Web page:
|System: PSP||Review Rating Legend|
|Dev: Square Enix||1.0 - 1.9 = Avoid||4.0 - 4.4 = Great|
|Pub: Square Enix||2.0 - 2.4 = Poor||4.5 - 4.9 = Must Buy|
|Release: July 24, 2007||2.5 - 2.9 = Average||5.0 = The Best|
|Players: 1||3.0 - 3.4 = Fair|
|ESRB Rating: Teen||3.5 - 3.9 = Good|
by Jonathan Marx
Final Fantasy II has just been released for the PSP, and it really looks nice. The game has been remade for its debut on the system. Many minor changes and extra content have been added to provide the Final Fantasy fanatic with the best version to date. If you're expecting a totally new game with unique gameplay, then you'll be disappointed. If, however, you want a classic RPG that's been made over to sparkle on your Sony handheld, you've got to run out and get it.
Final Fantasy II was a significant game in the franchise's history. It redefined the way RPGs were played. FFII introduced a totally new character advancement system. Done away with were benchmarks for leveling. In its stead, a new system was introduced based upon constant leveling via consistent use and character familiarity. For example, specific stats increased over time with their use, while other skills would wane if left untouched. Using spells would increase both the character's intelligence and the spell's specific level. Taking damage would increase your HP (hit points) stats, and using your sword or bow makes the character more proficient with those weapons. This system of leveling has become the backbone for the wildly successful Elder Scrolls. At the time, this was a revolutionary departure from RPG dogma and allowed the player to customize a rich party of characters that was tailored to their playing style. Other hallmarks of the title were the introduction of the Chocobos, and the infamous Cid. Chocobos are the iconic bird-like mounts that typify the world of Ivalice. Cid, the gruff inventor of the Airship, makes his first appearance and provides valuable clues to taking out the super weapon, Dreadnought. There can be no doubt that this game is one of the seminal components of the Final Fantasy series.
The game was recently remade for the GBA in an outstanding Final Fantasy I & II punch combo known as the Dawn of Souls. Despite the success and quality of that cart, the UMD of FFII is far superior and worth what may be a third look for some of you. Here are the reasons why. First, the graphics are the best they've ever been. The world of Ivalice is now presented in widescreen to match the PSP screen ratio. Additionally, the sprites have been entirely redrawn and take full advantage of the high resolution available on the PSP. The battlefield backgrounds are a beautiful backdrop for combat. Second, the sound effects and music have also been tinkered with. All the sounds come through the PSP's little speakers with amazing clarity. If you slap in some ear buds, you'll be transported. Third, new dungeons have been added for veterans and newbies alike to explore. There are some new monsters and new treasure this time around that will challenge and reward the player. Fourth, I really like the new top-down angled view. The battlefield and maps look even better due to the new perspective. Fifth, those in the know will really appreciate the wonderful art gallery where you can view the beautiful hand drawn work of the extremely talented Yoshitaka Amano. And last but not least, the opening cinematics, though brief, are breathtaking. All of these subtle changes add up to make this version the absolute best you can buy.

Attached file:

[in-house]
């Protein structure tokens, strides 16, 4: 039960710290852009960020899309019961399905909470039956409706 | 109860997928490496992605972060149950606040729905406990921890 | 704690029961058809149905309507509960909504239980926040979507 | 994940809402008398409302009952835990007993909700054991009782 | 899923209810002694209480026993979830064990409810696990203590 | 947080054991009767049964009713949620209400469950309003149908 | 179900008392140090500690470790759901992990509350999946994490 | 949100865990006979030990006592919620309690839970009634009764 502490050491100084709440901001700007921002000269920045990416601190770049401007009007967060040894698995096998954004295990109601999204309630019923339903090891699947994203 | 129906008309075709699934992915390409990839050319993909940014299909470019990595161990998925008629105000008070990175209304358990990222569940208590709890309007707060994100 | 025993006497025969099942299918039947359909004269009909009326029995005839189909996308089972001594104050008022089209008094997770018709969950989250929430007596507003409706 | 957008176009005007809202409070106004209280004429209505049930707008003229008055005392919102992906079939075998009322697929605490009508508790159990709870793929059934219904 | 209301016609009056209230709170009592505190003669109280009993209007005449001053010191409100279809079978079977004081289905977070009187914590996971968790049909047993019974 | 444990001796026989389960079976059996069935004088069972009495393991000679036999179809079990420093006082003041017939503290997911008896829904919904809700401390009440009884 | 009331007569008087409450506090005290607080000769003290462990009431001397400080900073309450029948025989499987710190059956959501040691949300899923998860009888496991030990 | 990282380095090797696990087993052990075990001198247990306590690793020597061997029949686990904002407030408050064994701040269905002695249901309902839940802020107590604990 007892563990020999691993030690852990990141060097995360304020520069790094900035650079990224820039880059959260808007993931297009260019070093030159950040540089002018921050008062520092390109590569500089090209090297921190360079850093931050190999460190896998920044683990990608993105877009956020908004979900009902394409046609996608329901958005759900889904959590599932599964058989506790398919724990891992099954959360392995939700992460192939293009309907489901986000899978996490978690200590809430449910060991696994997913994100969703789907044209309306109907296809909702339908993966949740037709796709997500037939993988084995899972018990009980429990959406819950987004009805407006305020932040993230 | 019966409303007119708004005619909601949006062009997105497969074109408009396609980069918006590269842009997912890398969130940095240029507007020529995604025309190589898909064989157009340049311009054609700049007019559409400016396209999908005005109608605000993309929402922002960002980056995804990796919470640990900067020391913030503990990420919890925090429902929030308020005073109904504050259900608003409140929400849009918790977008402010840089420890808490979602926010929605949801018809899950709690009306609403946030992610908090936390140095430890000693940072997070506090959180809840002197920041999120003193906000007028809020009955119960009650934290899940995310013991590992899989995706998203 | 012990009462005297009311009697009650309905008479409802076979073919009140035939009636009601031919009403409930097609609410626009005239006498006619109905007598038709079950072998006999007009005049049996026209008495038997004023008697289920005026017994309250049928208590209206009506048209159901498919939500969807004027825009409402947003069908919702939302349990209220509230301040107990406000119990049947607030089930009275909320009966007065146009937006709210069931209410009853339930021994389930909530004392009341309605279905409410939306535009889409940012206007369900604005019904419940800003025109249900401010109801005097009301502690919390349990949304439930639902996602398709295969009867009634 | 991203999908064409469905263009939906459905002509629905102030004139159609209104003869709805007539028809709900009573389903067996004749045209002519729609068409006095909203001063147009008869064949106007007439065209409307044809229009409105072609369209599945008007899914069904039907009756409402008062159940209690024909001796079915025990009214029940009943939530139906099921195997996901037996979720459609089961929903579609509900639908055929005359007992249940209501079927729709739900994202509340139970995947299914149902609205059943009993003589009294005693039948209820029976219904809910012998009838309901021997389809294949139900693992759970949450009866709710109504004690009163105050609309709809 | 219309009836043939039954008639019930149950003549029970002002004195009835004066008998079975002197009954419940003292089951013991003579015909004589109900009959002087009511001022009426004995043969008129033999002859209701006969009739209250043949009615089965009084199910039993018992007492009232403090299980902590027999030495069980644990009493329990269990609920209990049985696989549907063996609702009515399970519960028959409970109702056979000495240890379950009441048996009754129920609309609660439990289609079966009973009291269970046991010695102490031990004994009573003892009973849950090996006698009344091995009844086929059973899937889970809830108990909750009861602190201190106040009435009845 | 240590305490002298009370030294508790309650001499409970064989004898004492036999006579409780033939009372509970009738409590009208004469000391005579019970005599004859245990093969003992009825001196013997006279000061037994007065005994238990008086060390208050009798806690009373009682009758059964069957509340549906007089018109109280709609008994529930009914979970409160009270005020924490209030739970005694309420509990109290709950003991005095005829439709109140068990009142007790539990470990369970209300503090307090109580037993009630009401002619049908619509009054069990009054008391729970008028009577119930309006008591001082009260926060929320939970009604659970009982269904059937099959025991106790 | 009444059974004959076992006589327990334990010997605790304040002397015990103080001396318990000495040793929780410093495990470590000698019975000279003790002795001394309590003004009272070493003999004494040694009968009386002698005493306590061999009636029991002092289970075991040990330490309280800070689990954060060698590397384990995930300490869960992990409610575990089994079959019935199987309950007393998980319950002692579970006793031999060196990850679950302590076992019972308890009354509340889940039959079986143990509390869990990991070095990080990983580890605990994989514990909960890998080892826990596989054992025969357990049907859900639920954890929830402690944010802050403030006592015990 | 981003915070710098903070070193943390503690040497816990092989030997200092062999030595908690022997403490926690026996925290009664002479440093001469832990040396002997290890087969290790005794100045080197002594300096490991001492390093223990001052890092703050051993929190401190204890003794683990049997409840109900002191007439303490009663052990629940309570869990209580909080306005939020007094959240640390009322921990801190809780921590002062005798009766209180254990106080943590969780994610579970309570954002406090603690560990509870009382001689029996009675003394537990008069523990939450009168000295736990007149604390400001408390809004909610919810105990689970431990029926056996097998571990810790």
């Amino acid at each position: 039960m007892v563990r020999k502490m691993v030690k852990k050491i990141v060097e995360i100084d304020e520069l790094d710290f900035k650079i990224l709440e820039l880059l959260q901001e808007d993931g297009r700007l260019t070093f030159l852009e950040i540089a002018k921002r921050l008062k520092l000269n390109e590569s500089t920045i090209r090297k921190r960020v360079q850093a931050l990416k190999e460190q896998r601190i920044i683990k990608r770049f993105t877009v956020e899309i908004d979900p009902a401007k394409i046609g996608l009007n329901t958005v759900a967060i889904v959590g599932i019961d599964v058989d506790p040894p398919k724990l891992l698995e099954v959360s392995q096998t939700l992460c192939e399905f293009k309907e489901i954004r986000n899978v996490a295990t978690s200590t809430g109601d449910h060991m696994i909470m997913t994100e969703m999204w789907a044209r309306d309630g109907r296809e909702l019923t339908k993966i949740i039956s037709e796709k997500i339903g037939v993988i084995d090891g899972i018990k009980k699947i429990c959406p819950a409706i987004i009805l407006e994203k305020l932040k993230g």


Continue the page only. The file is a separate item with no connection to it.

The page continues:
Despite all of the re-tooling and hard-work that went into its production, this is essentially the same game we played in the early 90s and then again in 2003 for the GBA. Gameplay may become tedious and even boring to novice gamers and old-hands alike. At various points in the game you will become too powerful for the enemies that challenge you. You will win battles by blindly pumping the attack button until all of your characters actions have been selected and you have laid waste to your foes. I've actually done this without even looking at the screen, or even knowing what kind or how many creatures I'm facing. The only battles that are truly worthwhile are those that require you to use a combination of attack, magic, and item commands in order to see you through. This only happens when your opponents are superior to you, and that's infrequent. These challenging battles are great and make the game occasionally a lot of fun. When you have to silence enemy spell casters, revive your comrade with a phoenix down, and then come back with a dual-wield bashing, you'll love it. Otherwise, battles are humdrum affairs that will have you often wishing that the wilderness of Ivalice was not so wild. Thankfully, the story has also been strengthened and is enough to keep you traipsing across the woods, marshes, lakes, and rivers to advance your quest.
In conclusion, this is a wonderful little game that is a must buy for any Final Fantasy fanatic. The revamped graphics, sounds, story, and additional content make the game a valuable addition to your PSP. If you're not a fan however, you may find the battles to be dull and tedious. This is not a game I would recommend to everyone. However, the production values and quality of the title have proven to last the test of time. If you're looking to pick up a classic game that helped revolutionize a genre, give this version a look-see, as it performs admirably. Despite its antiquated gameplay, this game is better than at least 75% of the PSP software out there. Well done Square, even your old games still rock!
CCC Freelance Writer